Driven by a need to foster economic development, create jobs, and address environmental concerns, cities are increasingly recognizing the need to encourage investment in building performance with creative financing mechanisms. Making the largest impact possible with limited funds can be challenging. However, cities now have an abundance of governmental and private sector tools available to finance these investments.
In every city, there are market leaders—institutions or property owners able to access conventional finance or “self-fund” to meet efficiency goals—as well as various other property owners with a more pressing need for financial assistance. This guide by IMT and MIT CoLab aims to help cities weigh various energy efficiency finance strategies and choose policies best tailored to the individual needs of each local market.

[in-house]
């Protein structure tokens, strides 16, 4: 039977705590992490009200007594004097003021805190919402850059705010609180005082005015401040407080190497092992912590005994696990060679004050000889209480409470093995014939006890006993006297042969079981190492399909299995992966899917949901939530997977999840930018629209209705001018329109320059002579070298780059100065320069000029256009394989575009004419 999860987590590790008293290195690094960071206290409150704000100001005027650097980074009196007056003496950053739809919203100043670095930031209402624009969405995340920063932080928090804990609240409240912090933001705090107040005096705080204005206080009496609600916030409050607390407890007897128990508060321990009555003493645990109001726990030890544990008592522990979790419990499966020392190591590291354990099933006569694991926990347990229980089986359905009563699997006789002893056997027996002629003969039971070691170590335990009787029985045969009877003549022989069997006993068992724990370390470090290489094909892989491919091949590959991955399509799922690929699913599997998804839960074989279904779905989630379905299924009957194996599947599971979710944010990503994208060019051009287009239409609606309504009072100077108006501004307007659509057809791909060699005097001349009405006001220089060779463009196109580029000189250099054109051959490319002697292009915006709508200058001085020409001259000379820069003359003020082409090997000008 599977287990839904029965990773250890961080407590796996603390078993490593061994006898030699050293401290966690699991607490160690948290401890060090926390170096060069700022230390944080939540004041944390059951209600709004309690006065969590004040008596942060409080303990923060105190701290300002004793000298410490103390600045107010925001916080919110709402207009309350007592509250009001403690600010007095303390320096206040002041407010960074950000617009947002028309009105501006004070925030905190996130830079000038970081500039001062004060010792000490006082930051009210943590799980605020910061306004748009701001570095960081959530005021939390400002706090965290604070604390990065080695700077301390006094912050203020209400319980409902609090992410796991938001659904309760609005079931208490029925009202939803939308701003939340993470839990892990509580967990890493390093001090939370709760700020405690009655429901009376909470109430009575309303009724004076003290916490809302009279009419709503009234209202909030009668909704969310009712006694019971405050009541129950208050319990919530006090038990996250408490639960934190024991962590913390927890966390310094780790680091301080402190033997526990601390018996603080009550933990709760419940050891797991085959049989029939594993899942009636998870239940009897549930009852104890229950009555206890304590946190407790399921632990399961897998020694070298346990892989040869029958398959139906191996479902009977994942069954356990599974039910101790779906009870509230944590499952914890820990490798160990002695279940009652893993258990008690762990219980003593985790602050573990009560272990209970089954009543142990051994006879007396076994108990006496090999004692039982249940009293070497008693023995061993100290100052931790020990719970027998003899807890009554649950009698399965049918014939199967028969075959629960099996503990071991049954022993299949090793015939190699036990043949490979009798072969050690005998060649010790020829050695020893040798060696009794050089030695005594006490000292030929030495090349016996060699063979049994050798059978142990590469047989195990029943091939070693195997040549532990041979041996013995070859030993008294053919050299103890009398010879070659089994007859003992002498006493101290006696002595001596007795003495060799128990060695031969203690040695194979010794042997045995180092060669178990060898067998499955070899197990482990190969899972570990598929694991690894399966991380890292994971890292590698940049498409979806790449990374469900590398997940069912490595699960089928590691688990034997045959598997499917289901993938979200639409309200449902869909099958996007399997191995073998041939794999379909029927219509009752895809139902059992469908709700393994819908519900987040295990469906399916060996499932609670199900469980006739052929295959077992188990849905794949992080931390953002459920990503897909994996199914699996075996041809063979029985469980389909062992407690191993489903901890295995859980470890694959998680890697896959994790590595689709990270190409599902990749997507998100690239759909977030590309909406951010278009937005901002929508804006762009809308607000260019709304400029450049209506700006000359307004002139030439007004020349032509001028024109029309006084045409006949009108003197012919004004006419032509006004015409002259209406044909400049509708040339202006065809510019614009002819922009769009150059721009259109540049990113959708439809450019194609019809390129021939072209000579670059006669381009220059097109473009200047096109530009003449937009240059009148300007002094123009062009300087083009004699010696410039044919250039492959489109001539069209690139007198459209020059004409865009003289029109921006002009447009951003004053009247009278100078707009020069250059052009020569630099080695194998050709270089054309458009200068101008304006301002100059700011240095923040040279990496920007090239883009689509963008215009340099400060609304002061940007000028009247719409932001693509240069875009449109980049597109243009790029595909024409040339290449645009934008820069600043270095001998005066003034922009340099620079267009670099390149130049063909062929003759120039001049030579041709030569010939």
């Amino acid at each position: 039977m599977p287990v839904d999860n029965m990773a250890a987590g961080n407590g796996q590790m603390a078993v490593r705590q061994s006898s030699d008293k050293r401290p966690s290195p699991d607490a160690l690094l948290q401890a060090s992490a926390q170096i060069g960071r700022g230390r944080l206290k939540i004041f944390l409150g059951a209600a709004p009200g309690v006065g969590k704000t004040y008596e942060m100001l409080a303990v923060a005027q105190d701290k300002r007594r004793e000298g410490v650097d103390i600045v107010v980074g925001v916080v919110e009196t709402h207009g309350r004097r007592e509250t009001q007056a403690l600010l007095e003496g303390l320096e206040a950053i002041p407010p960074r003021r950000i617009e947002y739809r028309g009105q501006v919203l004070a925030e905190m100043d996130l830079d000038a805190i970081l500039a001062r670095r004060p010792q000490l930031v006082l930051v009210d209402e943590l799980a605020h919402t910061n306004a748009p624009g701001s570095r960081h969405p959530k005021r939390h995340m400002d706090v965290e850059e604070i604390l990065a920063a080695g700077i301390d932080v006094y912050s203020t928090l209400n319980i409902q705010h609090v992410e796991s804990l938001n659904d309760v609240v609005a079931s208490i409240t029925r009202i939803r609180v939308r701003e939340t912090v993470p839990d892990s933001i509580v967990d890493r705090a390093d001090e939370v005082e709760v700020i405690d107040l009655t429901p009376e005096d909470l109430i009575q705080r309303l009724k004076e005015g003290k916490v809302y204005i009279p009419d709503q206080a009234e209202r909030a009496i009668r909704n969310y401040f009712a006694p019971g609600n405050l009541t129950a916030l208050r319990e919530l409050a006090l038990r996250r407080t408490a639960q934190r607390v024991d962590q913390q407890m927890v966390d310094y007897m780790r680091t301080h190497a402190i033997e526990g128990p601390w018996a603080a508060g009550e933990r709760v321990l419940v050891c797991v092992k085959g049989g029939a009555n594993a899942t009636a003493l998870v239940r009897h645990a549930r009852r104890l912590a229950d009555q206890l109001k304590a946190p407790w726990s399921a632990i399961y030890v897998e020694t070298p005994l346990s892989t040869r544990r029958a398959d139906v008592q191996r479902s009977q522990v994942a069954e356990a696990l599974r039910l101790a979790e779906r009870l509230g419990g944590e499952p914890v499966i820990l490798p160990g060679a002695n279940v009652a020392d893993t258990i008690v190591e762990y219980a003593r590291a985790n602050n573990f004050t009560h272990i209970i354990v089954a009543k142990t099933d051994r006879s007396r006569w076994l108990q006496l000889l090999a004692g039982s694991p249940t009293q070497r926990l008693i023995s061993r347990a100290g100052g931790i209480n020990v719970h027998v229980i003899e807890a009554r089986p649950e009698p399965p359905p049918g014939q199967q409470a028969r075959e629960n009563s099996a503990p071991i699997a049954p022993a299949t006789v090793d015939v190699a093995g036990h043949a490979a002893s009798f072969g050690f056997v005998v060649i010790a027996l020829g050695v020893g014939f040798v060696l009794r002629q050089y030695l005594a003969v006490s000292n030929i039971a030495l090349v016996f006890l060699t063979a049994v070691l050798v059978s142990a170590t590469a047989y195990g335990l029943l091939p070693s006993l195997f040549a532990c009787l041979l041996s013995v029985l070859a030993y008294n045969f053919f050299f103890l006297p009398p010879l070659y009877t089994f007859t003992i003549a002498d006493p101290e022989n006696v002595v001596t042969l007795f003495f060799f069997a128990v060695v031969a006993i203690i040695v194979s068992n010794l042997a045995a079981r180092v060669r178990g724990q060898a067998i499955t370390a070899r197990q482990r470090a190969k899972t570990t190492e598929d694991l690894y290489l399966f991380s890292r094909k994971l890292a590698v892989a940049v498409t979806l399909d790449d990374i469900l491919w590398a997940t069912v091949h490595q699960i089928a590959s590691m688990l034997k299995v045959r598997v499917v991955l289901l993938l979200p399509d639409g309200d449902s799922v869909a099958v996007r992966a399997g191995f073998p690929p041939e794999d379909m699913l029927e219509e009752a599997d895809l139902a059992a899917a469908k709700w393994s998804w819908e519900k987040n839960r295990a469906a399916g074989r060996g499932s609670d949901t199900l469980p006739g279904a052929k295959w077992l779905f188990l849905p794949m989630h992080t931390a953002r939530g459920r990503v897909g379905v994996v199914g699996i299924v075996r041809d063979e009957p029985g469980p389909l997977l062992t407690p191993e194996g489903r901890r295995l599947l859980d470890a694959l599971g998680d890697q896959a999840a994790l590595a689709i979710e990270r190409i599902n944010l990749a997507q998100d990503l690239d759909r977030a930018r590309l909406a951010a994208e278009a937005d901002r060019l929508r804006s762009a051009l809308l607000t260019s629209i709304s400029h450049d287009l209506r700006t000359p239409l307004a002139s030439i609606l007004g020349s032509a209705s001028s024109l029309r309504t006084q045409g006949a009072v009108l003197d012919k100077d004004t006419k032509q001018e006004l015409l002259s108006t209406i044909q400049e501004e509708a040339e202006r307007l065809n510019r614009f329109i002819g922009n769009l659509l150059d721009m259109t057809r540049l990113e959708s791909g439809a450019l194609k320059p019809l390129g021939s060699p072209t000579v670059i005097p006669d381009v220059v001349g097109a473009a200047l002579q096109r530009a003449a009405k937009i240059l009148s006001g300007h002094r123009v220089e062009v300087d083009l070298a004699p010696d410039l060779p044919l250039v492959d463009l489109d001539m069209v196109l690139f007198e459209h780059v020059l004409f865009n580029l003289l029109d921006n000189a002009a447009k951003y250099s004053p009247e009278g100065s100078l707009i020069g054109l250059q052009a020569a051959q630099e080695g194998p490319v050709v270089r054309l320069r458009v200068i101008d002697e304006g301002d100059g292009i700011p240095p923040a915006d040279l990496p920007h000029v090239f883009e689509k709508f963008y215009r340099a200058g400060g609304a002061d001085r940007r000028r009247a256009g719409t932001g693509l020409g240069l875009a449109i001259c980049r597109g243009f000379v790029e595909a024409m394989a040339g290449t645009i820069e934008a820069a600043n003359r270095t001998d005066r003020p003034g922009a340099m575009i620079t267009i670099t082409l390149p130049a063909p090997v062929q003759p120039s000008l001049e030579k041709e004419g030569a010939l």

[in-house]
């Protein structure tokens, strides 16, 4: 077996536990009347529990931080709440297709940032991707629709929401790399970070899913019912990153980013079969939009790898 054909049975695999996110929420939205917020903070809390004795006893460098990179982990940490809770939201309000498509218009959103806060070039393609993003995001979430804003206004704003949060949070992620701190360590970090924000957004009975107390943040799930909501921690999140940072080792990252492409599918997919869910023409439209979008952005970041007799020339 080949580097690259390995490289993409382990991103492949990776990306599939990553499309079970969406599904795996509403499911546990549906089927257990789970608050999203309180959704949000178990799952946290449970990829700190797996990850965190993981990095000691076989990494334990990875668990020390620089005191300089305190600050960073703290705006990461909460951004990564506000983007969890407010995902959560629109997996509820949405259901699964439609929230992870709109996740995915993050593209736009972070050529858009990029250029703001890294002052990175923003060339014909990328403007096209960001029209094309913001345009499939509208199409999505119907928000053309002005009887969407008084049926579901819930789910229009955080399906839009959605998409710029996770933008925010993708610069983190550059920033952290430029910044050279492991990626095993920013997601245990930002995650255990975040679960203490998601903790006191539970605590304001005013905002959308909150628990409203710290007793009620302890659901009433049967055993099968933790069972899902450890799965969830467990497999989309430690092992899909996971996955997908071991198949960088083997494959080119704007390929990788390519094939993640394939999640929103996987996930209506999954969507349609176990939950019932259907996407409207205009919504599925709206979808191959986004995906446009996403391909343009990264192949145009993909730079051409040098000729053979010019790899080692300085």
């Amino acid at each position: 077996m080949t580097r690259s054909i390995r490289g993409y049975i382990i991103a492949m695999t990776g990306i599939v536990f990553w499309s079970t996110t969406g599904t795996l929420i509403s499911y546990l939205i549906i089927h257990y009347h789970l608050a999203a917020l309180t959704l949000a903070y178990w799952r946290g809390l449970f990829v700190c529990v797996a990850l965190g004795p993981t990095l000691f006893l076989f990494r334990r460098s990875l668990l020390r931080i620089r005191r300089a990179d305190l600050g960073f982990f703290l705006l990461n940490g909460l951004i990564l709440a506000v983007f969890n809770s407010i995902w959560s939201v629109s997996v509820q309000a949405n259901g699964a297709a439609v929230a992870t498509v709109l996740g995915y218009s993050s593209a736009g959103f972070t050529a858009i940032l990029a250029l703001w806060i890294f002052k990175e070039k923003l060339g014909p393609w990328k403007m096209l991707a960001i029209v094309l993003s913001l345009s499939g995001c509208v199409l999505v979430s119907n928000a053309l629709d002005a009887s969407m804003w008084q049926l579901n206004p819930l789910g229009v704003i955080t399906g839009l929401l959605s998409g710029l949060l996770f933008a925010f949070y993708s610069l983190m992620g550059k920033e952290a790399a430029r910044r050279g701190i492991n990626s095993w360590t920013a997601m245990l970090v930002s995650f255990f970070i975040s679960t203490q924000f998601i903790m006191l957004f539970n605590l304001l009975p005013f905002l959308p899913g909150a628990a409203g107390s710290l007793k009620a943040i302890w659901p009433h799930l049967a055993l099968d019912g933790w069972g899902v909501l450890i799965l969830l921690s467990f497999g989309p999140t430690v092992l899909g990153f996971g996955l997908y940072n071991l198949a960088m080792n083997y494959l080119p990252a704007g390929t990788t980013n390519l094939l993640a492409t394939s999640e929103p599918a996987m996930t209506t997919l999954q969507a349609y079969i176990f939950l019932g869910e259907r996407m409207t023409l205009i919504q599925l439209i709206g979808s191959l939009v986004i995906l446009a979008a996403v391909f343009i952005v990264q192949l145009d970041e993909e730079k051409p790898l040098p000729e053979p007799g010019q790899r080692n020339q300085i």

Financing tools discussed include:
- Equipment lease financing
- Energy performance contracts (EPCs)
- Energy services agreements (ESAs)
- Metered energy efficiency transaction structures (MEETs)
- Energy efficiency investment corporations (EEICs)
- Energy efficiency loan programs
- Loan loss reserves, interest rate buy-downs, and loan guarantees
- Property Assessed Clean Energy (PACE)
- On-bill repayment and financing
- Tax increment financing
- Property tax abatements